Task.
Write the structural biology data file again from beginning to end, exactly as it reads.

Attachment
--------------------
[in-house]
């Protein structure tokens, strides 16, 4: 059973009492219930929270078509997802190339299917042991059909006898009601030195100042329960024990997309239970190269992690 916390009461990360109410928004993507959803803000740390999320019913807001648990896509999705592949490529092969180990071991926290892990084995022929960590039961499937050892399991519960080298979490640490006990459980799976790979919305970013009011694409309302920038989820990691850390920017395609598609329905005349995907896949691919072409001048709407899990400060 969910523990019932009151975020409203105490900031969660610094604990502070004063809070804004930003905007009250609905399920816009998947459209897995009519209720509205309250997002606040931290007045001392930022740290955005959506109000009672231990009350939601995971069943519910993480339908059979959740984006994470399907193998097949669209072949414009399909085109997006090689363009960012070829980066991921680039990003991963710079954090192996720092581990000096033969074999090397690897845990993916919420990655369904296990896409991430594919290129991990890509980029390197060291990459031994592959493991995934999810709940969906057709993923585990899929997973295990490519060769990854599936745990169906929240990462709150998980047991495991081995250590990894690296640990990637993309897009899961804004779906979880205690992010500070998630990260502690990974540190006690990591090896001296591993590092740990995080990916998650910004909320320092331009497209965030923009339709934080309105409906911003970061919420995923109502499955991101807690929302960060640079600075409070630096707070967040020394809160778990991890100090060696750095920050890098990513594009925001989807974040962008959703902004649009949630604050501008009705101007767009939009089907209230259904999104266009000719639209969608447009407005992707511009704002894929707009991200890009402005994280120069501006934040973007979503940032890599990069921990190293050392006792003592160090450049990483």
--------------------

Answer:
[in-house]
């Protein structure tokens, strides 16, 4: 059973009492219930929270078509997802190339299917042991059909006898009601030195100042329960024990997309239970190269992690 916390009461990360109410928004993507959803803000740390999320019913807001648990896509999705592949490529092969180990071991926290892990084995022929960590039961499937050892399991519960080298979490640490006990459980799976790979919305970013009011694409309302920038989820990691850390920017395609598609329905005349995907896949691919072409001048709407899990400060 969910523990019932009151975020409203105490900031969660610094604990502070004063809070804004930003905007009250609905399920816009998947459209897995009519209720509205309250997002606040931290007045001392930022740290955005959506109000009672231990009350939601995971069943519910993480339908059979959740984006994470399907193998097949669209072949414009399909085109997006090689363009960012070829980066991921680039990003991963710079954090192996720092581990000096033969074999090397690897845990993916919420990655369904296990896409991430594919290129991990890509980029390197060291990459031994592959493991995934999810709940969906057709993923585990899929997973295990490519060769990854599936745990169906929240990462709150998980047991495991081995250590990894690296640990990637993309897009899961804004779906979880205690992010500070998630990260502690990974540190006690990591090896001296591993590092740990995080990916998650910004909320320092331009497209965030923009339709934080309105409906911003970061919420995923109502499955991101807690929302960060640079600075409070630096707070967040020394809160778990991890100090060696750095920050890098990513594009925001989807974040962008959703902004649009949630604050501008009705101007767009939009089907209230259904999104266009000719639209969608447009407005992707511009704002894929707009991200890009402005994280120069501006934040973007979503940032890599990069921990190293050392006792003592160090450049990483």